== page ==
No doubt all the B programming will be installed in their FLL spot, including mood lighting, free WiFi and variety of amenities and services that all start with B. Hopefully they will let the Yankee Clipper's Wreck Bar and the Dos Caminos restaurant just "b."
Australian hotel brand, Vibe Hotels, is tackling two things at once--expansion and rebranding--when they open their newest property next year, near the Yarra Ranges National Park, outside of Melbourne.
The new Vibe design is a far departure from the lime green and purple color scheme sported at other properties. Those dated hues are being traded for a more sophisticated and modern blue, which is more reflective of the local surroundings.
Tucked away near the Yarra Ranges National Park, this property will be a sub-alpine retreat that features local artwork and locally sourced seasonal produce in its new signature restaurant Radius Bar & Grill. Vibe's riverside location will also make for a perfect escape from the city, thanks to its jumping-off point at the state's pristine wilderness areas. Each of the 101 rooms will feature free WFi, modern design and even, local treats in the mini bar.
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Mingalabar! All this week we've been focusing on one of the fastest changing hotel scenes on the globe: Burma, or Myanmar. (For Burma or Myanmar, see here - as fence-sitters, we'll be using the two interchangeably throughout the week.) We’ve already covered your hotel basics, and looked at Yangon: its most expensive hotel, its most historic hotel and its weirdest. Today, we're moving north, on the road to Mandalay.
This looks like a river, but it isn’t just any river. This is the Irrawaddy River, one of the most evocative names in the world (the Mississippi, the Danube, the Nile, the Irrawaddy, etc etc) thanks to the likes of Rudyard Kipling, who referred to it as the Road to Mandalay.
This is the view from the rooftop bar and restaurant at the Ayarwaddy River View Hotel in Mandalay, Burma (the river bisects the country; Ayarwaddy is the current government's spelling). Myanmar’s second city, Mandalay is far more frenetic and modern than Yangon. Stay in the city center, as we did our first night, and you’ll probably wish you hadn’t come. Staying on the Irrawaddy, however, is like sleeping in a different city.
From the rooftop – and from the river-facing rooms – you can see fishing boats, trawlers, and the little cruisers going up and down to Bagan. You can see people washing in the mornings, and the sun setting over the hills in the afternoon. In the evening, look out the other side at the city – there’s a lively temple right behind the hotel.
This is an instance when you’re really paying for location – our entry level room was $100, with a city view (a river view would have been $20 more). The room itself was basic, three star standard – definitely not on a par with other $100 we stayed at in Myanmar. But the location was everything, and hey, they throw in a free ‘traditional’ puppet show on the roof every evening.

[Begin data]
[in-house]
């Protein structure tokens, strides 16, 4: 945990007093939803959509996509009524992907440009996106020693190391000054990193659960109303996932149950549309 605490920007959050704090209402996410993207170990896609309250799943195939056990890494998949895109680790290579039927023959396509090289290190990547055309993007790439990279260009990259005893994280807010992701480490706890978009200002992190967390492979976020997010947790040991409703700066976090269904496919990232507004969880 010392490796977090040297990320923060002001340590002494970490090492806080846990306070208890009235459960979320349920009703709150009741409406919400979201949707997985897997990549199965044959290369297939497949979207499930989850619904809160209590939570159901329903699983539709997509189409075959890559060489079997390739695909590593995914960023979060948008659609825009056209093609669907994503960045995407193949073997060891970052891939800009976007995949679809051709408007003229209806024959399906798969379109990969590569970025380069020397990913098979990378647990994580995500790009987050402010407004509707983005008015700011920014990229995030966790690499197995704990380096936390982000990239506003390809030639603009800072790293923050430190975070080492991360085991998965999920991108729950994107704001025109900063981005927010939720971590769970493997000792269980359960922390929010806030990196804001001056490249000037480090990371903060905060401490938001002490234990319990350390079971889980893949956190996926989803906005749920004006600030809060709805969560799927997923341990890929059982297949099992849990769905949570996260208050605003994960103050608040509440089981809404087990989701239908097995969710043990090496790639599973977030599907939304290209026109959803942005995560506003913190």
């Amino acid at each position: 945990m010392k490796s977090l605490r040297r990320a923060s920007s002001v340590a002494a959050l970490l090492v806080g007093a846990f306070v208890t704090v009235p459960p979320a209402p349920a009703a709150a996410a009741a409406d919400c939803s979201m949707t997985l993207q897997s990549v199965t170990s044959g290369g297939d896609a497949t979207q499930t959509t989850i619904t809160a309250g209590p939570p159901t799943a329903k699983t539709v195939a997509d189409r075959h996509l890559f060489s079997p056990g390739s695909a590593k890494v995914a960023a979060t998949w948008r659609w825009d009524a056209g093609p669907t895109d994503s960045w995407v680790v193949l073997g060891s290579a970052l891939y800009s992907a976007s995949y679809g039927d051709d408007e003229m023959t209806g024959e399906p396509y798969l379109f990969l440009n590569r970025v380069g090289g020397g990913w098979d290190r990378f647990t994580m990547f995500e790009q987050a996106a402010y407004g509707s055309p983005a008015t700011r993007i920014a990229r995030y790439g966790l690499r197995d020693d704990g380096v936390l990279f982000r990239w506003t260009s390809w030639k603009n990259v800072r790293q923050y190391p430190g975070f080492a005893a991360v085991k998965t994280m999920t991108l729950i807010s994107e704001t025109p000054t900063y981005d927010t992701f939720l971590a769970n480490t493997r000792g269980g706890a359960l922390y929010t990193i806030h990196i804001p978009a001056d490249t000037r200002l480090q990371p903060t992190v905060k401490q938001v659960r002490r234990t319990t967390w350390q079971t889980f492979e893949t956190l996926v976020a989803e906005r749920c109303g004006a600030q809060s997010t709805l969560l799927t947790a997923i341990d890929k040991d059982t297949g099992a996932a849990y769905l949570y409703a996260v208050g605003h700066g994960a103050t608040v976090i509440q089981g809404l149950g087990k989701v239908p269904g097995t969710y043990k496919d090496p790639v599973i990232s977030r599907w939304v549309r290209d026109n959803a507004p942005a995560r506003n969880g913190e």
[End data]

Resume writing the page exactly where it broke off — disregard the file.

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What was the Regent Bali
Between the friendly rebranding of a property here and some owner-operator drama there, it’s part of hotel reality that the name above the door may change. But we struggle to think of a brand that is guilty of a more continuous stream of, “Whoops, that didn’t work out as planned, we’re leaving” as Regent Hotels. Let’s recap.
Travel back well into the last decade, and there was The Regent South Beach, which became a Vincci, then a De Soleil, before settling on Z Ocean South Beach as a name, while sort of being a Crowne Plaza.
A second, more recent attempt at a Florida hotel was equally unsuccessful, with The Regent Bal Harbour, having tried on its own as One Bal Harbour, now being a Ritz-Carlton. Further north, The Regent Battery Wharf in Boston never made it to opening, arriving as Fairmont, which now has also said its goodbyes to the harbor-side property.
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Karisma. Allure. Caramel. Try to put your discomfort to one side – there’s a nice-looking hotel behind the worst name imaginable.
Karisma Hotels & Resorts, which run properties in Latin America and the Caribbean, has a small boutique arm called “Allure Hotels, by Karisma” – previously limited to two hotels in Colombia. And that’s the story behind the heinously named Allure Caramel by Karisma, which has opened in Belgrade, the capital of Serbia. It’s the first Europe hotel for the brand.
The hotel is a redevelopment of the Hotel Admiral Club Belgrade, built in 1927 by a well known local, Mayor Vlada Ilic. It’s a stunning, standalone villa in Dorcol, the historic quarter of Belgrade. Think a sweeping entrance route behind a posh lawn, a stately lobby and frilly Corinthian columns and heavy drapes inside – basically, it’s like being in Newport RI, but in Serbia.
It's really happening! Gone is the wraparound red construction board at Chicago's eagerly anticipated hotel and in its place, a real live Virgin. Er, marquee.
That's right. Signage just went up at the Virgin Hotel Chicago and it is looking good. Of course, the entrance is predictably Virgin with its red sign lettering and the Virgin logo on the plaque next to the door, but still looking good. We're also chuckling at the cheeky window signage which says, "Is the plural of cheese, cheese or cheeses? Either way I could use a glass of wine." So could we. And some cheeses while we're at it.
Additionally, signage went up for Miss Ricky's All American Diner at the hotel, and a special VIP with some giant red lips stopped by to admire it. Lovely. And slightly scary.
Rates for the hotel, which opens on January 15 start at $219 a night for a Chamber King room.
Congrats to Virgin. Now just make sure the T, E, and L are always lit up. Otherwise, you'll have a real oxymoron on your hands there.
[Photo: Virgin Hotel]